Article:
While we know that our schools are facing a set of unprecedented economic challenges which will put a strain on their finances over the next 12 to 18 months, we must remember that our sector is a strong and robust one that has weathered many storms previously.
Let’s take a look at those challenges and how Scotland’s independent schools can overcome them:
Despite seeing a slight rise in pupil numbers in the wake of Covid due to the excellent way in which schools adapted to the new online learning environment, many had to discount fees to account for pupils having to learn from home. This, combined with the removal of business rates relief following the Barclay Review and the increase in teacher pension contributions, was already putting pressure on the sector coming into 2022.
However, the war in Ukraine and the resulting cost of living and energy crisis not seen in generations and the shrinking UK economy is the biggest issue facing our schools today, as it will undoubtedly leave parents and families needing to reassess their finances, not to mention the soaring energy bills schools will be facing over the coming months.
This makes for grim reading. But as a sector, we are an incredibly strong, vibrant and adaptive one. The figures speak for themselves. According to the latest stats from our annual census, Scotland’s independent schools are home to just under 30,000 pupils, they employ over 3,600 staff and contribute an estimated £300 million to Scotland’s public purse every year.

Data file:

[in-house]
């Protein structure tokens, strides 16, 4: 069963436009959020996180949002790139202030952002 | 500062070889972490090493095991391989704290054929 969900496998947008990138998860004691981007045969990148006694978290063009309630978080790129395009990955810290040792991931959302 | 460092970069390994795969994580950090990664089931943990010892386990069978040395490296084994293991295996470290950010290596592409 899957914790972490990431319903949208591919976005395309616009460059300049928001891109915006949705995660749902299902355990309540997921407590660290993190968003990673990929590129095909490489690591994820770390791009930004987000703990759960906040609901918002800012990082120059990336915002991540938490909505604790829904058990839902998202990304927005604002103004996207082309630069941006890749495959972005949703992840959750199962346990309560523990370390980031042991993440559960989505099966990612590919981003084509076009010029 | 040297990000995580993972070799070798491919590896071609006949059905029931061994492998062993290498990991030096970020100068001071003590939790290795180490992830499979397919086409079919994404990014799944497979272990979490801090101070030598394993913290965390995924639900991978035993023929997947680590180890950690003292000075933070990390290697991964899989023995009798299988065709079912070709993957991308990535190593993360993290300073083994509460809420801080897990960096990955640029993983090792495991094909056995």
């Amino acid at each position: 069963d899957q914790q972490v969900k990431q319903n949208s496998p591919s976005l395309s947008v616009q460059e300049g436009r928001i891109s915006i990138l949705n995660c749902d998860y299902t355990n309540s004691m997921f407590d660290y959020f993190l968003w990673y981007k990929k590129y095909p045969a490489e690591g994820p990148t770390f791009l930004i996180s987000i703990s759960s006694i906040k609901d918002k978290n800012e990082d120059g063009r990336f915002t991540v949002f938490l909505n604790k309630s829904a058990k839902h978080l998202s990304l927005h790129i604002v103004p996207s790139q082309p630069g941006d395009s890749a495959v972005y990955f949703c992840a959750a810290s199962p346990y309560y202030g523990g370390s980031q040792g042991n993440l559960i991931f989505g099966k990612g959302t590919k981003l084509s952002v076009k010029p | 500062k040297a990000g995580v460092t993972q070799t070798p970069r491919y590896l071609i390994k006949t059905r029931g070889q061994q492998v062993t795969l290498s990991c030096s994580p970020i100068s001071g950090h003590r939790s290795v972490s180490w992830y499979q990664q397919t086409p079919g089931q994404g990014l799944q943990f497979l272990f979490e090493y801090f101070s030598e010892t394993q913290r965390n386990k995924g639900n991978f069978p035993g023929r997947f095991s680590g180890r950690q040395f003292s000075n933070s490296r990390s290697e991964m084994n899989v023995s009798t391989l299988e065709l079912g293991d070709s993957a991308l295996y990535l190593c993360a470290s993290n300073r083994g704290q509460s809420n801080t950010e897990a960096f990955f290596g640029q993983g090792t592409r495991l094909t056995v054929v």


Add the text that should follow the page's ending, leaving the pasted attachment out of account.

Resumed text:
These numbers tell us that even in times of economic instability caused by factors beyond our control, the sector is facing this crisis from a position of strength. And that is because Scotland’s independent schools continue to provide parents with the choice, diversity and excellence of education that has been the hallmark of the sector for many, many years.
Focus on what we do best
So while these financial challenges are significant, schools must focus on what they do best – offering a world-class education for their pupils, remembering that what matters most in education is the experience of learning itself. The interaction, the challenge, the growth, and the discovery and ensuring the young people in their care, from across the world, are safe, happy, engaged, and informed. Parents will continue to make sacrifices to invest in somewhere where their child is nurtured in this way.
And as a sector, we must continue to challenge the common misconception that independent schools are profit-making machines that exist only for the wealthy and elite of society. Not only is this narrative completely untrue, but it is also dangerous to the future of our schools and to the wider education sector more generally.
While challenging times lie ahead, we know Scotland’s independent schools can look forward with huge confidence because of the product they offer and the people they employ.
Our schools deliver in terms of quality, diversity of subjects, and wrap-around care and provide some of the best education the world has to offer. It is time to promote and celebrate that!